Friday, 28 February 2014

Who says honesty doesn't pay?

Or at least, that being honest - and owning up - need not mean a slap in the face for your trouble.

Sorry, this is another post about my car insurance dilemma - except that it's now resolved, and I have come out of it unscathed!

Having written what I did earlier today, indecision and worry kept nagging at me as to whether to tell my car insurance company about being caught by the Police camera for speeding, and then ending up on the Speed Awareness Course. No, I decided, it wasn't good enough to keep the information from them. It was something that they clearly might be interested to know about. I did see how speeding might be relevant to assessing my personal risk of having an accident. Keeping quiet was a deception. It was dishonest. I knew it was.

So at just after 4.15pm I picked up the phone and spoke to a very pleasant girl (all these girls seem to be very nice) at Liverpool Victoria, who, as 'LV=Frizzell', handle my car insurance through my membership of the CSMA, the Civil Service Motoring Association. I've been insured with them for years, even though from time to time I do check out alternative insurers for a quote. But I never move. LV always seem to have a good policy at a good price - and whenever I have had an accident over the years, they have been wonderfully efficient. Now that matters.

It did cross my mind, at the very last moment, that the CSMA - which lobbies for motorists - was unlikely to have a pet insurance company that clobbered their members in aggravating little ways. But I might be wrong. I went through with the call.

I briefly explained to the girl that I'd been caught speeding, and had been put on a Speed Awareness Course. And that I was telling her this because I understood the company needed to know of all material facts that could have a bearing on my cover.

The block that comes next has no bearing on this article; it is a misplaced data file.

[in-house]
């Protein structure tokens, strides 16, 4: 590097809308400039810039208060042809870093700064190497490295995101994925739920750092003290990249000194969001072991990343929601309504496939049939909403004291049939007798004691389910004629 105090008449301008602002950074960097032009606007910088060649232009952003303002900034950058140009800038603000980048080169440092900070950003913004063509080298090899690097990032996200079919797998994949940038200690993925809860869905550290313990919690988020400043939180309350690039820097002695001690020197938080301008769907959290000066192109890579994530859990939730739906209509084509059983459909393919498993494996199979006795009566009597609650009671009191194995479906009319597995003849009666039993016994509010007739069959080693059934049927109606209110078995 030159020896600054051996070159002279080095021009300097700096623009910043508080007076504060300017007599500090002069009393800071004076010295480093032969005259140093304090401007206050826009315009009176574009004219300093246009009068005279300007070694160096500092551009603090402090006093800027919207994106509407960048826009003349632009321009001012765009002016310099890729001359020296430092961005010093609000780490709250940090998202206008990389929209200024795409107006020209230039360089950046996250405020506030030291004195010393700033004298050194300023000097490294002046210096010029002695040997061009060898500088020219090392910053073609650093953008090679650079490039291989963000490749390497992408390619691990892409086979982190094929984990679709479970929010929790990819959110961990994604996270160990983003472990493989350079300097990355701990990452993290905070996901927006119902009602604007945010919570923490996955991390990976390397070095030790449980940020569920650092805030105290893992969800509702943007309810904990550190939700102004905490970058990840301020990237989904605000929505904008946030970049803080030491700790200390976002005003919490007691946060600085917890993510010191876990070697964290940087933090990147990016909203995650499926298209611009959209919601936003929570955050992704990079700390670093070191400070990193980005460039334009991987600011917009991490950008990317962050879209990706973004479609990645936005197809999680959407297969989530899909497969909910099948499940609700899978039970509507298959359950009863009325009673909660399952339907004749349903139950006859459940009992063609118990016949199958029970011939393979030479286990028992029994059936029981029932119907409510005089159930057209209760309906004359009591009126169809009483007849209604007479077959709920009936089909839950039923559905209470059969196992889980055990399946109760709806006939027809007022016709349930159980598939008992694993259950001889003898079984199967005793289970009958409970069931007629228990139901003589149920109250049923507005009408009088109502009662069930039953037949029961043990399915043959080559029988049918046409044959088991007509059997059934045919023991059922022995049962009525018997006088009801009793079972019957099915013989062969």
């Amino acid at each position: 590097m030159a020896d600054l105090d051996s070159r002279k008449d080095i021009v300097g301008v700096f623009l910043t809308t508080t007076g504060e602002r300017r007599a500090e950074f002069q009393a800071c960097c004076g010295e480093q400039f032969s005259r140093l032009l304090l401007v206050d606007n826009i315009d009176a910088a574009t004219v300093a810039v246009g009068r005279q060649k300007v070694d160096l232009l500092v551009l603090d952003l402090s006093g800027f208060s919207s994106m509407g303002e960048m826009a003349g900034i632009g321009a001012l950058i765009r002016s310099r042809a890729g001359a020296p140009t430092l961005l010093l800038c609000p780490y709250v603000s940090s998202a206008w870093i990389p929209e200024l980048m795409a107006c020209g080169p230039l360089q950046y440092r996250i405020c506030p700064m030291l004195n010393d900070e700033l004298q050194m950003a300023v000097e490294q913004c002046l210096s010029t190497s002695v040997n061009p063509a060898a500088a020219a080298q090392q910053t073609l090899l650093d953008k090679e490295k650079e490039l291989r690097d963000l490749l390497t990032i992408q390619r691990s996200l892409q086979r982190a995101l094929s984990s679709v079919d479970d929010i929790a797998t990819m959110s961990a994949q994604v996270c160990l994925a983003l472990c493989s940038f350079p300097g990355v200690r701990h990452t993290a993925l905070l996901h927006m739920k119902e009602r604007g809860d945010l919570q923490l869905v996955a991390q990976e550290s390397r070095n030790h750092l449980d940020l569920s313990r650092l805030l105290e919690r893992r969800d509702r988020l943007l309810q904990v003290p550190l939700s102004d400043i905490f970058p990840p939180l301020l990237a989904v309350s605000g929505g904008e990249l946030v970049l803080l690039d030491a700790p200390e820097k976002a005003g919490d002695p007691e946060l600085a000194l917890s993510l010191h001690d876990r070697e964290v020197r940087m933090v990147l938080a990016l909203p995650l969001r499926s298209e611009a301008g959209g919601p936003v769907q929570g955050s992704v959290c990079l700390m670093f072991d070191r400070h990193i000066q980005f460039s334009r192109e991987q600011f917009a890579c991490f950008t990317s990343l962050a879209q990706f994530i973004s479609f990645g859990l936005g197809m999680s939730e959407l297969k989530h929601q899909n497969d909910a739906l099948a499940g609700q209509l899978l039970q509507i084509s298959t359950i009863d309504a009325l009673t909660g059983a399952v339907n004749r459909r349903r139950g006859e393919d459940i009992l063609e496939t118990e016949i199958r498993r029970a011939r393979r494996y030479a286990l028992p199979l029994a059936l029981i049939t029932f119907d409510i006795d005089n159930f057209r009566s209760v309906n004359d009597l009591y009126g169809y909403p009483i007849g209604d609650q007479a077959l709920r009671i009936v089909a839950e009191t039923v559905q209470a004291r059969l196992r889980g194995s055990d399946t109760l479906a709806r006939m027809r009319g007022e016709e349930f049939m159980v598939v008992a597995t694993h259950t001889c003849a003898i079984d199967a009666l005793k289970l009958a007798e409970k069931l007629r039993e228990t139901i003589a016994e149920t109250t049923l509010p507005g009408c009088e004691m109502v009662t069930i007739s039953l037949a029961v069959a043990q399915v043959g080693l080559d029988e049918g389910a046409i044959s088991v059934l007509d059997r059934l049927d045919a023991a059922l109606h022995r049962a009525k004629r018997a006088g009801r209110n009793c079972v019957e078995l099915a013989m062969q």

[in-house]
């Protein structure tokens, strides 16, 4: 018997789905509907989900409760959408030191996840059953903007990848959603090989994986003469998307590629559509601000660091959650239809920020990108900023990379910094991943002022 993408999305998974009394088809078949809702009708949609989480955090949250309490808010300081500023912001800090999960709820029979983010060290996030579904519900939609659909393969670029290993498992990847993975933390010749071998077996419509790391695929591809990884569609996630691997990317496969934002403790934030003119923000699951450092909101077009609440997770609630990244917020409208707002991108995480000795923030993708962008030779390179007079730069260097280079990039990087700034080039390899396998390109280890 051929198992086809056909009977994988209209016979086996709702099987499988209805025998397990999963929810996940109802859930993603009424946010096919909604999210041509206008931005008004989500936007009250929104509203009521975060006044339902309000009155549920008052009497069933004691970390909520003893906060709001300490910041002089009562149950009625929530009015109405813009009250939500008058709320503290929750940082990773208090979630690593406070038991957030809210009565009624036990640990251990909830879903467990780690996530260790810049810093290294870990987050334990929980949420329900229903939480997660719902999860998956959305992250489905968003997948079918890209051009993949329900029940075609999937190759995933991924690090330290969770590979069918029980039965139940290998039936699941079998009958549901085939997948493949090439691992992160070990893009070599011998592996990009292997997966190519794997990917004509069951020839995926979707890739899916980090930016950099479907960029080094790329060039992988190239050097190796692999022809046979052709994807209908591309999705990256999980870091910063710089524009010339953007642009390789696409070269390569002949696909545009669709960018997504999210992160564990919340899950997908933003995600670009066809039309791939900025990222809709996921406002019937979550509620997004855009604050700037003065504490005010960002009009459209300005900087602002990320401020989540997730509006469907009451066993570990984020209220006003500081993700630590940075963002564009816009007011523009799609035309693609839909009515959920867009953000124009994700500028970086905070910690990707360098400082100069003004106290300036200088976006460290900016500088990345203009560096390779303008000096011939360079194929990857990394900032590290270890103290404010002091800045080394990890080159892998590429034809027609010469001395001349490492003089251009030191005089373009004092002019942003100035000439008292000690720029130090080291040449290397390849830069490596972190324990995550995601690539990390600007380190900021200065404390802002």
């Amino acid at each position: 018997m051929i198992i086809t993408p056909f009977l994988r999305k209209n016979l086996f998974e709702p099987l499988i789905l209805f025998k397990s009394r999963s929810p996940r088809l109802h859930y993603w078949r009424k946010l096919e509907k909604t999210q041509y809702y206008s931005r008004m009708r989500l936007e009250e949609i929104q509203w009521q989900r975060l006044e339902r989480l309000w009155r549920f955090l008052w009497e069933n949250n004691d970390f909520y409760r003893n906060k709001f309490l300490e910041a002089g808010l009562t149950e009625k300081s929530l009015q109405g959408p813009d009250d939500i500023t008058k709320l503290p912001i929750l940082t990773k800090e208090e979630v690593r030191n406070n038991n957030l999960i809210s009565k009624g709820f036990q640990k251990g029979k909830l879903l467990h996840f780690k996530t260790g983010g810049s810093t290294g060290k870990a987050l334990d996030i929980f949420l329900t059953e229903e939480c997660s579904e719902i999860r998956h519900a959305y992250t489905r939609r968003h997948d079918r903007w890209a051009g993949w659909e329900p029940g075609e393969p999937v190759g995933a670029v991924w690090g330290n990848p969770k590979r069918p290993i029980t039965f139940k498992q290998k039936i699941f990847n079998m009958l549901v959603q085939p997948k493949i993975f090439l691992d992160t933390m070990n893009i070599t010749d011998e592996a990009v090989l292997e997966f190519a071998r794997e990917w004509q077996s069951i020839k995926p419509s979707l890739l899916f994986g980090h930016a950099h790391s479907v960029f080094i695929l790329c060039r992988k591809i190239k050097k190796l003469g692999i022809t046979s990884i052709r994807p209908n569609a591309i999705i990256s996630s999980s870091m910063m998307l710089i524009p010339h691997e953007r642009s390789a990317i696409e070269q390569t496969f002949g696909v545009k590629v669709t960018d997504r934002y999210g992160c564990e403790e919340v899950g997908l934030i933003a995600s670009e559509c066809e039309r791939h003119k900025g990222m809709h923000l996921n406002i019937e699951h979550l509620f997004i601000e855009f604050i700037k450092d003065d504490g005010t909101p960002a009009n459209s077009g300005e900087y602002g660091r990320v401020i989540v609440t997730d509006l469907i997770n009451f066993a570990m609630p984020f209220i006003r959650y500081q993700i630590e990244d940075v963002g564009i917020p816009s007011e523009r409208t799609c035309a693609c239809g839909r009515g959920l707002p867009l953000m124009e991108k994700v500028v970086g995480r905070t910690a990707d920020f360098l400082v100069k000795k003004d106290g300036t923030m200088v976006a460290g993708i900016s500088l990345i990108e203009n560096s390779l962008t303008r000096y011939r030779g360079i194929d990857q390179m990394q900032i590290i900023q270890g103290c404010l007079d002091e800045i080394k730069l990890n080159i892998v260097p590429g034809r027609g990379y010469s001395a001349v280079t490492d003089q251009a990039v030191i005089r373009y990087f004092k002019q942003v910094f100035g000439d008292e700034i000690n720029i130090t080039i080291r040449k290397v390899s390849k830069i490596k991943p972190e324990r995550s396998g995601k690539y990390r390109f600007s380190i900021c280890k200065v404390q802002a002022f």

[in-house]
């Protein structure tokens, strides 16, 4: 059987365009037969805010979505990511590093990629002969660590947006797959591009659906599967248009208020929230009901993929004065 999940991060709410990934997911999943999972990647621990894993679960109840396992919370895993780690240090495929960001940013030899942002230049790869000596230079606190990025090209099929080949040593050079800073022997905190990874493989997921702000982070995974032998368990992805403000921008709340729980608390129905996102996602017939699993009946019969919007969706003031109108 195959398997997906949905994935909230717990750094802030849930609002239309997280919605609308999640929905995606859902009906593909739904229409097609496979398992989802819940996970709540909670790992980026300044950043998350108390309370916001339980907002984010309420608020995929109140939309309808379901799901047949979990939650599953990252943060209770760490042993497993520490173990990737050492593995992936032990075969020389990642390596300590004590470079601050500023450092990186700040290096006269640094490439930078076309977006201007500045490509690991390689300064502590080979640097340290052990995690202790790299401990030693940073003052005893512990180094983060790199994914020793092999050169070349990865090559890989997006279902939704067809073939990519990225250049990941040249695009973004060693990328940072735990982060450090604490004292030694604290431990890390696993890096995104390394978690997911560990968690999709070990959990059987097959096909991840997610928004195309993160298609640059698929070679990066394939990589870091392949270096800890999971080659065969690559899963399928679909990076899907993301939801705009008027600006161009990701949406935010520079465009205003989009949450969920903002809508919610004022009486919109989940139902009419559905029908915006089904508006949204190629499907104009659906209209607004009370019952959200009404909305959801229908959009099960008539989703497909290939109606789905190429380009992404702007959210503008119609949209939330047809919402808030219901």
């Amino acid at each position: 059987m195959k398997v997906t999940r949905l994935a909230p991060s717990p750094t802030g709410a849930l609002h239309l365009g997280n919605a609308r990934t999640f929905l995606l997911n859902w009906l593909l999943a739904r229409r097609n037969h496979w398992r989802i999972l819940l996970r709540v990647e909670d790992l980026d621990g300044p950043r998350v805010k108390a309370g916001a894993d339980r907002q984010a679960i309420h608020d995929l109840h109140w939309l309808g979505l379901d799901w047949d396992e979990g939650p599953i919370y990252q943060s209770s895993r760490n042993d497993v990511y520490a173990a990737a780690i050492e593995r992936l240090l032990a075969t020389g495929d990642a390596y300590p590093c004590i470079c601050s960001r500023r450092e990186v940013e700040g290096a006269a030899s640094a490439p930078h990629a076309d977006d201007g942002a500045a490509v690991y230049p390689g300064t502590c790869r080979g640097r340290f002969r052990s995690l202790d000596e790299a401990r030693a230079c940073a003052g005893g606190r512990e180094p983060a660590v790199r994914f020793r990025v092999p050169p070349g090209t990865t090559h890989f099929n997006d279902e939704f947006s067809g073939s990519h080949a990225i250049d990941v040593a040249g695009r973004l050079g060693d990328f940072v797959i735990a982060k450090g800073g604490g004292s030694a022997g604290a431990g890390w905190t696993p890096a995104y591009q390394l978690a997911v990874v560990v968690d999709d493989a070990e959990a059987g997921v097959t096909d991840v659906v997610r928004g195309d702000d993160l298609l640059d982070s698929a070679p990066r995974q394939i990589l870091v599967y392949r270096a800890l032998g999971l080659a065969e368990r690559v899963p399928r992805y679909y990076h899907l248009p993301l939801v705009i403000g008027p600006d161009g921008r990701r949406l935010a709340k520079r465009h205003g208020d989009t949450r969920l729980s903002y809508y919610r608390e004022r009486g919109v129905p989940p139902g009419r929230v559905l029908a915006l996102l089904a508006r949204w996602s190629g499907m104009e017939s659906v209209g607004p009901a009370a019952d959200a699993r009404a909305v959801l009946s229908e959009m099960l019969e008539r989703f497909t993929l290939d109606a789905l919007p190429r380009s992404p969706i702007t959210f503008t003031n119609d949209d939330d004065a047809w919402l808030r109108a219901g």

But not so! She quickly made sure that I hadn't got penalty points and a fine. No, only the course. That was all right then. The course was not a conviction. It was instead of a conviction. They didn't need to know anything about the speeding incident, nor the course.

Not the place and date, for your records? No. Right. That's something cleared up then. Bye bye.

As you can imagine, I felt absolutely brilliant as I finished the call. The Melford Honour shone radiantly, unblemished! I'd done the proper thing. And no financial penalty had been imposed for doing something that certain people would certainly have considered daft, if not downright foolish.

I know there may be sneers. It's easy to say that I made that call just to get something off my mind - almost a self-indulgent act. Phooey. I now know exactly where I stand. I will positively relish the course!

You know, living without important doubts is a wonderful thing.

4 comments:

  1. Some of us were brought up to be honest and law abiding, though as you have proved this gets harder as cars are built to cruise effortlessly far above the maximum speed limits...

    Insurance companies are often less than friendly to their customers and illogical. When the only tree likely to fall and cause damage had fallen the premiums went up though the risk had probably and literally fallen by 100%!

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  2. Echoing Caroline, insurance companies long ago went very low on my most loved organization list, however, I understand perfectly what you did, and why.

    Honesty is not a policy. It is a way of life. You either are or are not honest.

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  3. Just don't get caught speeding again Lucy! Notice I say 'don't get caught' for surely you will speed again somewhere, we all do it on occasion. Talking about speeding I have been making a more concerted effort to keep within the limits over the last few months and it is very difficult at times, especially as doing so seems to upset many other drivers. I wonder why?

    Shirley Anne x

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  4. Yes, I've been hooted twice this week for sticking to the 30mph limit. No doubt they also mumbled 'Volvo drivers!' or 'Women drivers!' under their breath.

    Lucy

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